After two years out of the NBA, Larry Sanders returned to make his comeback debut Tuesday with the Cleveland Cavaliers. Sanders spent most of the game on the bench, but with the Cavaliers blowing out the Pistons late in the fourth quarter, coach Tyronn Lue was determined to get Sanders into the game.

He was so determined that he sent a ball boy into the stands to get permission from general manager David Griffith to play Sanders for the final two minutes of the game, according to Cleveland.com.

“I had to get permission,” Lue explained. “I really just wanted to introduce him to the crowd and have him get in, give him a chance to have a standing ovation. I thought it was good for him. When you go through what he’s went through, and you have a chance to get back in the NBA on a pretty good team, I thought it was cool.”

Sanders has been out of the NBA for two years. He previously played for the Milwaukee Bucks, where he had tested positive for marijuana multiple times and was subsequently suspended for 10 games. He provided fans with a video explaining why he stepped away, saying it was about more than marijuana and the suspension.

“I stepped away from the game for a little bit, and I know everyone thought it was for marijuana, but I had to develop some things on the personal side,” he said.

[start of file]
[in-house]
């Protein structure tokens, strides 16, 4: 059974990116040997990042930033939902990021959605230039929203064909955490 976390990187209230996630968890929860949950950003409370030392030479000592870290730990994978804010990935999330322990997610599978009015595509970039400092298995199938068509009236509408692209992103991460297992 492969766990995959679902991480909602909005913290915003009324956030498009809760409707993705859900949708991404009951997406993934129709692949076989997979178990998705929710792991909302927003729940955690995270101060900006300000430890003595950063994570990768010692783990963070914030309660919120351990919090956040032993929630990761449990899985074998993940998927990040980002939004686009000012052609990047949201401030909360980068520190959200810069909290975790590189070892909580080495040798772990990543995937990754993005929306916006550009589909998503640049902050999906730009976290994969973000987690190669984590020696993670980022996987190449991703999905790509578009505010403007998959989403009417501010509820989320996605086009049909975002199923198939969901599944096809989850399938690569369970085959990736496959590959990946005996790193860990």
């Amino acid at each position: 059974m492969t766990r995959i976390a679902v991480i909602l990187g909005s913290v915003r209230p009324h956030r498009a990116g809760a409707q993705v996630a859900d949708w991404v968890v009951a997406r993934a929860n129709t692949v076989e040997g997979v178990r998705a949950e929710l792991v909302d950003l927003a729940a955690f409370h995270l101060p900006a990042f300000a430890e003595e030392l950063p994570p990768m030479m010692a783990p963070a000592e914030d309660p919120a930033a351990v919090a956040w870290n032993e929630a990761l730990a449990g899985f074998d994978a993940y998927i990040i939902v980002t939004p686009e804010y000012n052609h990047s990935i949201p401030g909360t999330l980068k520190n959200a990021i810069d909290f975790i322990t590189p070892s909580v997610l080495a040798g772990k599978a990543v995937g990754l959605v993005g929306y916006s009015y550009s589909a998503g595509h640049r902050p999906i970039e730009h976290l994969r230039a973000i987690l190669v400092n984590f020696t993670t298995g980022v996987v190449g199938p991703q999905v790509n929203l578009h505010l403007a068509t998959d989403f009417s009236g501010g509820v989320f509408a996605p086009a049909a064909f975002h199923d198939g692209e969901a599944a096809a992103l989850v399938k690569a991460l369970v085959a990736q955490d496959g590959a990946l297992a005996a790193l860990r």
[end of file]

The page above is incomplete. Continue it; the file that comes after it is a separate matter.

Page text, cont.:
Sanders said he has received the support of his teammates, including LeBron James, who has been particularly vocal in his support:

“We’re here to protect him, we’re here to be part of his comeback, to be a part of something he’s been wanting to do for quite a while now,” James said. “We’re happy he chose us and it’s up to us to make sure this is everything he wanted and more. We’re happy to have him.”

Sanders said James’ words “meant a lot.

“LeBron’s reiterated again that they’re behind me, they’re supportive,” Sanders said. “He thanked me for my decision. It was all love. It was a great moment.”

About Kevin Trahan

Kevin mostly covers college football and college basketball, with an emphasis on NCAA issues and other legal issues in sports. He is also an incoming law student. He's written for SB Nation, USA Today, VICE Sports, The Guardian and The Wall Street Journal, among others. He is a graduate of Northwestern University.